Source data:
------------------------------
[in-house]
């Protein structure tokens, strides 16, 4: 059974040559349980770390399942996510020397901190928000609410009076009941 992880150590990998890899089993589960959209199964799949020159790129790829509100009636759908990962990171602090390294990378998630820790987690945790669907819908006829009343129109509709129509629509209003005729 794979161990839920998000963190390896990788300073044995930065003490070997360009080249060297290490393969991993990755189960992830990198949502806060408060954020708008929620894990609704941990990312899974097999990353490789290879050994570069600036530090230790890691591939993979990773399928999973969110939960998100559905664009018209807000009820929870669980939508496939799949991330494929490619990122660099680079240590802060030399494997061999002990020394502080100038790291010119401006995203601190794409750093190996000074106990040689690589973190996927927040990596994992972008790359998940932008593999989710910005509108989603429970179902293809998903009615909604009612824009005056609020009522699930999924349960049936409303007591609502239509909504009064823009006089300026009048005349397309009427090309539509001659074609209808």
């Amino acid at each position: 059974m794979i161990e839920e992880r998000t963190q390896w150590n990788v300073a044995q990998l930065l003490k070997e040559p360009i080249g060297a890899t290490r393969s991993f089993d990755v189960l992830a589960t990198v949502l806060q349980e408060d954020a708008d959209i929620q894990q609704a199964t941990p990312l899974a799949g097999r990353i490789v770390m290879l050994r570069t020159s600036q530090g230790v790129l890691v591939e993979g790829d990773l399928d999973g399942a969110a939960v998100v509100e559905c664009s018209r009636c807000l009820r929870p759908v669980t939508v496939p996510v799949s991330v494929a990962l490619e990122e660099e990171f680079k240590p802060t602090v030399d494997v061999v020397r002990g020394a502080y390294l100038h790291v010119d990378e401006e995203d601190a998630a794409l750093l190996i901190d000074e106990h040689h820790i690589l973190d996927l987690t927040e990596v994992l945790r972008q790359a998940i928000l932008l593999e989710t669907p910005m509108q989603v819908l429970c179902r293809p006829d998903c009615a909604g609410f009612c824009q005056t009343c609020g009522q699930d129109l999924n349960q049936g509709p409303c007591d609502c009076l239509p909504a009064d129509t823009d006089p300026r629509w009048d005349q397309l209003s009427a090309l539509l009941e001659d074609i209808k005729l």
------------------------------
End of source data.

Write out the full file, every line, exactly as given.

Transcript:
[in-house]
């Protein structure tokens, strides 16, 4: 059974040559349980770390399942996510020397901190928000609410009076009941 992880150590990998890899089993589960959209199964799949020159790129790829509100009636759908990962990171602090390294990378998630820790987690945790669907819908006829009343129109509709129509629509209003005729 794979161990839920998000963190390896990788300073044995930065003490070997360009080249060297290490393969991993990755189960992830990198949502806060408060954020708008929620894990609704941990990312899974097999990353490789290879050994570069600036530090230790890691591939993979990773399928999973969110939960998100559905664009018209807000009820929870669980939508496939799949991330494929490619990122660099680079240590802060030399494997061999002990020394502080100038790291010119401006995203601190794409750093190996000074106990040689690589973190996927927040990596994992972008790359998940932008593999989710910005509108989603429970179902293809998903009615909604009612824009005056609020009522699930999924349960049936409303007591609502239509909504009064823009006089300026009048005349397309009427090309539509001659074609209808």
């Amino acid at each position: 059974m794979i161990e839920e992880r998000t963190q390896w150590n990788v300073a044995q990998l930065l003490k070997e040559p360009i080249g060297a890899t290490r393969s991993f089993d990755v189960l992830a589960t990198v949502l806060q349980e408060d954020a708008d959209i929620q894990q609704a199964t941990p990312l899974a799949g097999r990353i490789v770390m290879l050994r570069t020159s600036q530090g230790v790129l890691v591939e993979g790829d990773l399928d999973g399942a969110a939960v998100v509100e559905c664009s018209r009636c807000l009820r929870p759908v669980t939508v496939p996510v799949s991330v494929a990962l490619e990122e660099e990171f680079k240590p802060t602090v030399d494997v061999v020397r002990g020394a502080y390294l100038h790291v010119d990378e401006e995203d601190a998630a794409l750093l190996i901190d000074e106990h040689h820790i690589l973190d996927l987690t927040e990596v994992l945790r972008q790359a998940i928000l932008l593999e989710t669907p910005m509108q989603v819908l429970c179902r293809p006829d998903c009615a909604g609410f009612c824009q005056t009343c609020g009522q699930d129109l999924n349960q049936g509709p409303c007591d609502c009076l239509p909504a009064d129509t823009d006089p300026r629509w009048d005349q397309l209003s009427a090309l539509l009941e001659d074609i209808k005729l």